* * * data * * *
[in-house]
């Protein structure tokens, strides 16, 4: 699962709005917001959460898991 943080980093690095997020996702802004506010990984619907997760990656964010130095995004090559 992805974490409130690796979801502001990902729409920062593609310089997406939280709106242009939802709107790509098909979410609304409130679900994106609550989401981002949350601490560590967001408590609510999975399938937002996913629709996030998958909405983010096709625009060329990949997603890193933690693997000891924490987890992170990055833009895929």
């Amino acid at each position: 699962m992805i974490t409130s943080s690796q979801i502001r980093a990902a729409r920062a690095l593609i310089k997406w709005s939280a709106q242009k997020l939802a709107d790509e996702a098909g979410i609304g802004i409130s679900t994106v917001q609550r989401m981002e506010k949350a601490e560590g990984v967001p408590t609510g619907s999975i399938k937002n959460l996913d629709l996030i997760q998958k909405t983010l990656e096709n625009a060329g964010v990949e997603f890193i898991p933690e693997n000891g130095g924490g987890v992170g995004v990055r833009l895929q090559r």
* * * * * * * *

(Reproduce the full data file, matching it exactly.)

[in-house]
């Protein structure tokens, strides 16, 4: 699962709005917001959460898991 943080980093690095997020996702802004506010990984619907997760990656964010130095995004090559 992805974490409130690796979801502001990902729409920062593609310089997406939280709106242009939802709107790509098909979410609304409130679900994106609550989401981002949350601490560590967001408590609510999975399938937002996913629709996030998958909405983010096709625009060329990949997603890193933690693997000891924490987890992170990055833009895929």
């Amino acid at each position: 699962m992805i974490t409130s943080s690796q979801i502001r980093a990902a729409r920062a690095l593609i310089k997406w709005s939280a709106q242009k997020l939802a709107d790509e996702a098909g979410i609304g802004i409130s679900t994106v917001q609550r989401m981002e506010k949350a601490e560590g990984v967001p408590t609510g619907s999975i399938k937002n959460l996913d629709l996030i997760q998958k909405t983010l990656e096709n625009a060329g964010v990949e997603f890193i898991p933690e693997n000891g130095g924490g987890v992170g995004v990055r833009l895929q090559r």